TheEngineer wrote:Bike engineers shouldn't be designing for those people who already ride.
manning wrote:TheEngineer wrote:Bike engineers shouldn't be designing for those people who already ride.
TheEngineer wrote: Not suer why you would want to continue to support traffic flow through the city. We should be doing the opposite. 60% of cars in the city are actually travelling through the city. Why encourage them. There are much better uses of 3m x 2lanes of traffic
Canuck wrote:manning wrote:TheEngineer wrote:Bike engineers shouldn't be designing for those people who already ride.
But in the end, they are essentially also designing (on-road stuff at least) for those who already ride, because once bike lanes (of any type) are in place, the lane must be used 'where practical' (or whatever the wording is...)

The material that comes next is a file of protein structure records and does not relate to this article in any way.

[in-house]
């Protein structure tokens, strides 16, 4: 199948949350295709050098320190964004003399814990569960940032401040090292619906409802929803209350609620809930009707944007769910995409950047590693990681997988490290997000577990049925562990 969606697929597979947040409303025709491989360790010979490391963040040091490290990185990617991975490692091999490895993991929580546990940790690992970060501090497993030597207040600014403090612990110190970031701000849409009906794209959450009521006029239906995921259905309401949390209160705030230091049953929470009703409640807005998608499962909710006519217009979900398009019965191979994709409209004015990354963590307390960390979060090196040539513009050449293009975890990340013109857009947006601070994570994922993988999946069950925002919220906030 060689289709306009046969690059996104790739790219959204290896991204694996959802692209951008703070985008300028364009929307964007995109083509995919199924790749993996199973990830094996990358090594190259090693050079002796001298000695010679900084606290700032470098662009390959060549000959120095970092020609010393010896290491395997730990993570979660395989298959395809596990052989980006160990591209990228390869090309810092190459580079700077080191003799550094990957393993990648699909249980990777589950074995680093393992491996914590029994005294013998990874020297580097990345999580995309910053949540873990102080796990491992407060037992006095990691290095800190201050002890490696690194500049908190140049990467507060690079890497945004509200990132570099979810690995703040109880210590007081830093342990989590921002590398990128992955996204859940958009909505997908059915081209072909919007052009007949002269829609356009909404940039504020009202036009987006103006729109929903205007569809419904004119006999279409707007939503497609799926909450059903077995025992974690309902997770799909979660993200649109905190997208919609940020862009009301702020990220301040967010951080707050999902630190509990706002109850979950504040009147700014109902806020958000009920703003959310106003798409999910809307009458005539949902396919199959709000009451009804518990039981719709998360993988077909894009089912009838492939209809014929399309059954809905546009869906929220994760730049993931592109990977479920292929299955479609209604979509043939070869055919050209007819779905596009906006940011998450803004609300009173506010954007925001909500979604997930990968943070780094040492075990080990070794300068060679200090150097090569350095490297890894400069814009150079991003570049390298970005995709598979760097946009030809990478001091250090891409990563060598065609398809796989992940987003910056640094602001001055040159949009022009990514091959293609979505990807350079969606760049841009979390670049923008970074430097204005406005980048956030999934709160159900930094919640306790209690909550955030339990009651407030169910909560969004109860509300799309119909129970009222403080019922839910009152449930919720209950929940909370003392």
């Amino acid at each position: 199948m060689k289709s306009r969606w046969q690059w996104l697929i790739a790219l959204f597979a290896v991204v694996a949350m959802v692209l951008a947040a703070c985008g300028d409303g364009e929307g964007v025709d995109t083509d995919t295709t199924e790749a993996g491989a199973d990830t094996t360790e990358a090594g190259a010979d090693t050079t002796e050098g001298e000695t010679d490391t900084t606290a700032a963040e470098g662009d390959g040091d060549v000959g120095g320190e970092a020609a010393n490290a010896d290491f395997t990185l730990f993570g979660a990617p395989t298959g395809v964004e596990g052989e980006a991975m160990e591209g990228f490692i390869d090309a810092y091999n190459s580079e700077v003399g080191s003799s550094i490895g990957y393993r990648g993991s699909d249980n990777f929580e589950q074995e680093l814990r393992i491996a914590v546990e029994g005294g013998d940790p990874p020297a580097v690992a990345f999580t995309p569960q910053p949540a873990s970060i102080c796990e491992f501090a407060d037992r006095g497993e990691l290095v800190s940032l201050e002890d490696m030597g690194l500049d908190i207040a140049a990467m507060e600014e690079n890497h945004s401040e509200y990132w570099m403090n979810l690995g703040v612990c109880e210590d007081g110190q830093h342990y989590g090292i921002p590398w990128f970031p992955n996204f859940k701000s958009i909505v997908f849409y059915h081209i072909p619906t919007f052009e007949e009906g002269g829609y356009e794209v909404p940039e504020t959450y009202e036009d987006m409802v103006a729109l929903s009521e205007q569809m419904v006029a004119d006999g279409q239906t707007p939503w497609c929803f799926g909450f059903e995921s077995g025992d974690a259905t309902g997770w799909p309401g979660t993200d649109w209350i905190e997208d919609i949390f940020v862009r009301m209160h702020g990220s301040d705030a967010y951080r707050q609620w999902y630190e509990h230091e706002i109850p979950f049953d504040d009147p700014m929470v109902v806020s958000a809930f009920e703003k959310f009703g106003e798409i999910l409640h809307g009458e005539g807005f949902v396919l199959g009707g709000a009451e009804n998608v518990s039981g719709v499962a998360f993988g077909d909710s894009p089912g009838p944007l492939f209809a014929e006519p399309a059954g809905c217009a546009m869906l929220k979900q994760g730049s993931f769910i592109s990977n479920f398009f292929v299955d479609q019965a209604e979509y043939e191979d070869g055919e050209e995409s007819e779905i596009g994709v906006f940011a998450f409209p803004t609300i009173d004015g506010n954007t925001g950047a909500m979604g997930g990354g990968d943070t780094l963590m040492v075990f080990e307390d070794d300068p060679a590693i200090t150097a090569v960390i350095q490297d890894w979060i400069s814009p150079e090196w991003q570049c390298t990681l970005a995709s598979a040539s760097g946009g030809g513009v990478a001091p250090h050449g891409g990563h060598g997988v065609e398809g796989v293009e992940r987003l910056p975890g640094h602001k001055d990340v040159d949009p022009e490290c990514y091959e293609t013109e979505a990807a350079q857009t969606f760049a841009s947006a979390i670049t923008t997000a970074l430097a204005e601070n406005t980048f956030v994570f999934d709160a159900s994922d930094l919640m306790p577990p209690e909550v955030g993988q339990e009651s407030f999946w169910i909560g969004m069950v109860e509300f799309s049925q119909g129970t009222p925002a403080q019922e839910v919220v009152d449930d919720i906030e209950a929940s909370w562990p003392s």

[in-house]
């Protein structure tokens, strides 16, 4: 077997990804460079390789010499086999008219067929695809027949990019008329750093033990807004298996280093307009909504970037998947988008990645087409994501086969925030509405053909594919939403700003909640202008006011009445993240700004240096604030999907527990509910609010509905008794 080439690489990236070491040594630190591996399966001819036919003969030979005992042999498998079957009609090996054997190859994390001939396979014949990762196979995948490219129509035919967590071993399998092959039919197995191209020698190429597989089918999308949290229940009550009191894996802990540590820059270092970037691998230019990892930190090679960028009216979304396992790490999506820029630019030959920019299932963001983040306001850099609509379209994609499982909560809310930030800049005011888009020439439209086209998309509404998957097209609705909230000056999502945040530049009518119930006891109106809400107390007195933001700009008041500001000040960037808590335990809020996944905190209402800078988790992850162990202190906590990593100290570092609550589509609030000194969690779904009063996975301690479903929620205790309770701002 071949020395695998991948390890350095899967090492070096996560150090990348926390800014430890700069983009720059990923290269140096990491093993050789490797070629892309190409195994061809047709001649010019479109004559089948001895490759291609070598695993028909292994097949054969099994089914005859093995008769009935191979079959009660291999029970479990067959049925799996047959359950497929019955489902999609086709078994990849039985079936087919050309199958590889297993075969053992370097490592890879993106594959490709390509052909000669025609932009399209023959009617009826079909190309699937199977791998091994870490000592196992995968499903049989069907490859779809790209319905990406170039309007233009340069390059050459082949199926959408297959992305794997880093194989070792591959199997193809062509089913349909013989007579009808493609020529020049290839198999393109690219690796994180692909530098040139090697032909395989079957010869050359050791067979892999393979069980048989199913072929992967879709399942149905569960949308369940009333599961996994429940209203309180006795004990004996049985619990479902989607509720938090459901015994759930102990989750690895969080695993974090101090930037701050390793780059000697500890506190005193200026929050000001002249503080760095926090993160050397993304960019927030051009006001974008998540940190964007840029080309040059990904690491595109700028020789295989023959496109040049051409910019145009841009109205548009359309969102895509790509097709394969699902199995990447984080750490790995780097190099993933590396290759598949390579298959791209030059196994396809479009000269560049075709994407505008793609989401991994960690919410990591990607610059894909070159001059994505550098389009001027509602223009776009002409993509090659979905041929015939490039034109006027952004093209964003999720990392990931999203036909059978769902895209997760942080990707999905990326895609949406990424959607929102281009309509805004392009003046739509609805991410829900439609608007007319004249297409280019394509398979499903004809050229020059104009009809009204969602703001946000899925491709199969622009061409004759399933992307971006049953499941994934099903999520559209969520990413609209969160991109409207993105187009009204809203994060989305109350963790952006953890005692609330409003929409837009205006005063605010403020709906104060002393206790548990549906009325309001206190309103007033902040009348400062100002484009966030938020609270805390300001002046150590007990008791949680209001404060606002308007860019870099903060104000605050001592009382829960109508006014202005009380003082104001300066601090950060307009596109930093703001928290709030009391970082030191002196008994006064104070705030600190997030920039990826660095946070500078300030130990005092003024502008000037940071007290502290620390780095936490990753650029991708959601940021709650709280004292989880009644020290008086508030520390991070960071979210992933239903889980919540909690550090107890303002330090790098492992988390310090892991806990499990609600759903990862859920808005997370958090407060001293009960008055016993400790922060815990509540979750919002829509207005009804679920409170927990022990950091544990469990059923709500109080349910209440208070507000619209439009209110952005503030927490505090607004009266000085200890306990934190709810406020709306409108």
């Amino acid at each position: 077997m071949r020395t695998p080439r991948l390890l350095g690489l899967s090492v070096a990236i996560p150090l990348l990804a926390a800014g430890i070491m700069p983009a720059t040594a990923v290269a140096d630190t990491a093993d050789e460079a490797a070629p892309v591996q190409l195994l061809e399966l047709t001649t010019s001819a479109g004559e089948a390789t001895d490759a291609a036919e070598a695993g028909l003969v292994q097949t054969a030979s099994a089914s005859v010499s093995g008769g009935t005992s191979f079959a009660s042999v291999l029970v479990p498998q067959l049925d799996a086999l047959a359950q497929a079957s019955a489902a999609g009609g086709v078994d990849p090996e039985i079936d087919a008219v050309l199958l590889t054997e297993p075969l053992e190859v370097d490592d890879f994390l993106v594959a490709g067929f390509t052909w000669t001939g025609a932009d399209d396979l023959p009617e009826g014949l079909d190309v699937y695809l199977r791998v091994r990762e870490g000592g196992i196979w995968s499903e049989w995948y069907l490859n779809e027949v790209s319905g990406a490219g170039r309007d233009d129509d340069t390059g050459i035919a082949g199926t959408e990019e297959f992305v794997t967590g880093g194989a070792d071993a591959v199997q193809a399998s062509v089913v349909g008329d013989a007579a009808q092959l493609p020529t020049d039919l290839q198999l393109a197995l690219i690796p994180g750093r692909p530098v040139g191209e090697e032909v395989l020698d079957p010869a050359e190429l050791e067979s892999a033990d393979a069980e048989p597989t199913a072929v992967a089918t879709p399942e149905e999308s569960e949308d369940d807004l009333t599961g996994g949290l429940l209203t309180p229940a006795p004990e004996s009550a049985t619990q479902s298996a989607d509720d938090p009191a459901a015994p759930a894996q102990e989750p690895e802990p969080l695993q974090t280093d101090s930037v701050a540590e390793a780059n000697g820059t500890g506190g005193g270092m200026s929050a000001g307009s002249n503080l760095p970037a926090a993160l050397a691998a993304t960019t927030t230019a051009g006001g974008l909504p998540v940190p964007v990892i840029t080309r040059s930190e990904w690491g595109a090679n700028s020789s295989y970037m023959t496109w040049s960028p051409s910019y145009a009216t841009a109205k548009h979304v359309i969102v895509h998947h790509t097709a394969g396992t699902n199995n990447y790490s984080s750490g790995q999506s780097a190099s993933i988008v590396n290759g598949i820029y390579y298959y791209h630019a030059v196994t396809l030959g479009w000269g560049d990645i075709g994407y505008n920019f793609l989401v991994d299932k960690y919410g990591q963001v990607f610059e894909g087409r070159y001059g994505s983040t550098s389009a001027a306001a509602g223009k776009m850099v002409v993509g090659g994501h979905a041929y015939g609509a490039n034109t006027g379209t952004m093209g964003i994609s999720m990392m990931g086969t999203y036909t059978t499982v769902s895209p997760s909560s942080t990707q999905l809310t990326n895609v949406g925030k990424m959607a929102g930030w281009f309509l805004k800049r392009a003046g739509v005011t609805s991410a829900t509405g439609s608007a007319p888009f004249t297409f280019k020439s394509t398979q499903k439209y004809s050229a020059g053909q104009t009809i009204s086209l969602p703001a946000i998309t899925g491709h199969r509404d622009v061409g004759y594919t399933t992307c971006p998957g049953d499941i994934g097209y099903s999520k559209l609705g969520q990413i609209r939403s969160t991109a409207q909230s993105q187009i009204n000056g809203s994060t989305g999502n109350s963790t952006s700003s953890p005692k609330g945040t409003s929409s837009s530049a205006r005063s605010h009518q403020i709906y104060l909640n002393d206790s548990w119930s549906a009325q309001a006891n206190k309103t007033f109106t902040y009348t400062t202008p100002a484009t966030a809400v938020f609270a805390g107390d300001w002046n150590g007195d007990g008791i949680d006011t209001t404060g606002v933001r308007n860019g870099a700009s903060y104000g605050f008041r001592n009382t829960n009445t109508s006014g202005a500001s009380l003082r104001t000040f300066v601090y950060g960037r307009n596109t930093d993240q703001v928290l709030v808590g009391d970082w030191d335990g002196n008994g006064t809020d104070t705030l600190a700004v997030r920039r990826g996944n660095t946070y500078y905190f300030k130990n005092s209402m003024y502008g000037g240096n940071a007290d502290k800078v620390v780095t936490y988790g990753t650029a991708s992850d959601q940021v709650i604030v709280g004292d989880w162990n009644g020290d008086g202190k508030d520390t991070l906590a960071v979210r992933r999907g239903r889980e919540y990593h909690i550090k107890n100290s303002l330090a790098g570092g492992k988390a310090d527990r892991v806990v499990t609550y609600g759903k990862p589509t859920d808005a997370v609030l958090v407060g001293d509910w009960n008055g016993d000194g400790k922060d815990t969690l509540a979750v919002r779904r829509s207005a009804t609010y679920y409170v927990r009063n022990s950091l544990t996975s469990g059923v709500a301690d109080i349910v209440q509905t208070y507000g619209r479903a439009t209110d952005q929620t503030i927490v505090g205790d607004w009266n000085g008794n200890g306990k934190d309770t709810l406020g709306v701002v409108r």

lomlate wrote:I don't have evidence, but I recall somebody saying the counts on Albert street went up dramatically. One thing to consider though is that it's likely people who were taking other routes decided to go on albert as a result of the lane. That's not exactly proof that the total number of cyclists in the area have increased.
fixie wrote:I received the BVN In the Loop thing today. Vic Roads are expressing a desire not to reduce the carrying capacity of the roads , especially during peak hour. In my opinion, we should be measuring the carrying capacity by the number of people moved rather than the number of vehicles, or if we are to count the number of vehicles, then each individual bicycle should be counted with the other vehicles. I do not think that cars as a vehicle should be given the same weight as buses or even bicycles because per person, cars take up the most road real estate.
Users browsing this forum: AndrewR101 and 2 guests